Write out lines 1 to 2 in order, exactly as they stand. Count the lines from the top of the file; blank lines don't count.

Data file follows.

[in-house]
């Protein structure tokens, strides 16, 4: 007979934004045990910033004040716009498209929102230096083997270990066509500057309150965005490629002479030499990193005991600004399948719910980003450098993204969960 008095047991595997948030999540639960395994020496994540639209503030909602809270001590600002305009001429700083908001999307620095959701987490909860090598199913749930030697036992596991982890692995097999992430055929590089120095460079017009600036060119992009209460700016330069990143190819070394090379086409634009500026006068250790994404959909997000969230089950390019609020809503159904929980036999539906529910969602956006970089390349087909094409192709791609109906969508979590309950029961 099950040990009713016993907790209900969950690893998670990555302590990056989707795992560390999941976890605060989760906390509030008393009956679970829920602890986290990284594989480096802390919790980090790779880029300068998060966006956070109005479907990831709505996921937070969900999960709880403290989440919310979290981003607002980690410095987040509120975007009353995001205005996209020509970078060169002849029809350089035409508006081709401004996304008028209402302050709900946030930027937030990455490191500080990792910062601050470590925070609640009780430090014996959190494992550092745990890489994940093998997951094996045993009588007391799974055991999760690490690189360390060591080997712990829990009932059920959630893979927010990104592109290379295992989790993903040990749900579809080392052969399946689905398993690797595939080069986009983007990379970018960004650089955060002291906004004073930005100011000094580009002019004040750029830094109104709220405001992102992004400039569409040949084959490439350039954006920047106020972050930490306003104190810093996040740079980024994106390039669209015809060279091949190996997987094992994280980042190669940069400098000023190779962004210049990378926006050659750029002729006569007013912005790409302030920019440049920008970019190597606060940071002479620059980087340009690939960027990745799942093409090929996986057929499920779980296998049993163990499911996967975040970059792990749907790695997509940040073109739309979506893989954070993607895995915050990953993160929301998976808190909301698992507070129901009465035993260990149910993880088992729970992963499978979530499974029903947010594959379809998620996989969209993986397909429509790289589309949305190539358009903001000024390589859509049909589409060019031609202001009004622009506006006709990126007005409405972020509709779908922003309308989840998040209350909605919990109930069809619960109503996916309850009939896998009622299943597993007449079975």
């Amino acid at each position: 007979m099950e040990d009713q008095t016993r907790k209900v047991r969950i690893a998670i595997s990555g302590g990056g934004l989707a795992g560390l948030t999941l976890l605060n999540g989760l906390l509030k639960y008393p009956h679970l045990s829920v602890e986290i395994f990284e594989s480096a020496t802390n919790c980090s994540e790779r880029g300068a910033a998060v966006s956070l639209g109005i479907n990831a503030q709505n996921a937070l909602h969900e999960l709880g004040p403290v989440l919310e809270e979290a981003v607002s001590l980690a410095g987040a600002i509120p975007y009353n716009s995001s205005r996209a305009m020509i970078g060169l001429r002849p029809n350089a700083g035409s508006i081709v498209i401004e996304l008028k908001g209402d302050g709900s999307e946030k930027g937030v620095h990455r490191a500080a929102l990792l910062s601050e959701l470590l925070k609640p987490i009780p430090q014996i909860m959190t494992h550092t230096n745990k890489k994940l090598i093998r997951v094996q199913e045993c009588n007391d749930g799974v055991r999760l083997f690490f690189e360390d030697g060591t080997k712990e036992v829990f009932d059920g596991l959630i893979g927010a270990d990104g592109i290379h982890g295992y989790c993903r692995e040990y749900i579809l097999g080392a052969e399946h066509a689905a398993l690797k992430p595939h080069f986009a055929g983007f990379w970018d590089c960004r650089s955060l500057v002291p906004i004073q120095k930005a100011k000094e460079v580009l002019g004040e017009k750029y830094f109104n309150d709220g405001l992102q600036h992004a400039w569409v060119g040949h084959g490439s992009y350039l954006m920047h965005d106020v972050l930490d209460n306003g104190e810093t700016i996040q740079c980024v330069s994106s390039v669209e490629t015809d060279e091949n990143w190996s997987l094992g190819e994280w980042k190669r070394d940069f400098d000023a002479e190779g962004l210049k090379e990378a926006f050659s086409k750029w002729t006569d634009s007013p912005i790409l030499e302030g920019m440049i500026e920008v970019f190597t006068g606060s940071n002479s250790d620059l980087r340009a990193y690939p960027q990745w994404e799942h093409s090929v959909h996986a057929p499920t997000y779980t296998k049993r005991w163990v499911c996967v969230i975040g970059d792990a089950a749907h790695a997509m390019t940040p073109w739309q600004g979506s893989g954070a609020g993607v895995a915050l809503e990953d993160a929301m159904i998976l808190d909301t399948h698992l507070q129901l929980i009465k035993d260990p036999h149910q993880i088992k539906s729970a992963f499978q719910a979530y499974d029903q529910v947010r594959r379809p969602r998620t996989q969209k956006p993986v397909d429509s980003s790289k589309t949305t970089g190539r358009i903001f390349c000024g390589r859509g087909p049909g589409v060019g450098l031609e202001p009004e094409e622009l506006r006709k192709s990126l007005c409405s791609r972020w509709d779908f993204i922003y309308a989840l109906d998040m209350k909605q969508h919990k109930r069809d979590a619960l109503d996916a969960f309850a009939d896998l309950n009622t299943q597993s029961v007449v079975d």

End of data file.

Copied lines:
[in-house]
């Protein structure tokens, strides 16, 4: 007979934004045990910033004040716009498209929102230096083997270990066509500057309150965005490629002479030499990193005991600004399948719910980003450098993204969960 008095047991595997948030999540639960395994020496994540639209503030909602809270001590600002305009001429700083908001999307620095959701987490909860090598199913749930030697036992596991982890692995097999992430055929590089120095460079017009600036060119992009209460700016330069990143190819070394090379086409634009500026006068250790994404959909997000969230089950390019609020809503159904929980036999539906529910969602956006970089390349087909094409192709791609109906969508979590309950029961 099950040990009713016993907790209900969950690893998670990555302590990056989707795992560390999941976890605060989760906390509030008393009956679970829920602890986290990284594989480096802390919790980090790779880029300068998060966006956070109005479907990831709505996921937070969900999960709880403290989440919310979290981003607002980690410095987040509120975007009353995001205005996209020509970078060169002849029809350089035409508006081709401004996304008028209402302050709900946030930027937030990455490191500080990792910062601050470590925070609640009780430090014996959190494992550092745990890489994940093998997951094996045993009588007391799974055991999760690490690189360390060591080997712990829990009932059920959630893979927010990104592109290379295992989790993903040990749900579809080392052969399946689905398993690797595939080069986009983007990379970018960004650089955060002291906004004073930005100011000094580009002019004040750029830094109104709220405001992102992004400039569409040949084959490439350039954006920047106020972050930490306003104190810093996040740079980024994106390039669209015809060279091949190996997987094992994280980042190669940069400098000023190779962004210049990378926006050659750029002729006569007013912005790409302030920019440049920008970019190597606060940071002479620059980087340009690939960027990745799942093409090929996986057929499920779980296998049993163990499911996967975040970059792990749907790695997509940040073109739309979506893989954070993607895995915050990953993160929301998976808190909301698992507070129901009465035993260990149910993880088992729970992963499978979530499974029903947010594959379809998620996989969209993986397909429509790289589309949305190539358009903001000024390589859509049909589409060019031609202001009004622009506006006709990126007005409405972020509709779908922003309308989840998040209350909605919990109930069809619960109503996916309850009939896998009622299943597993007449079975």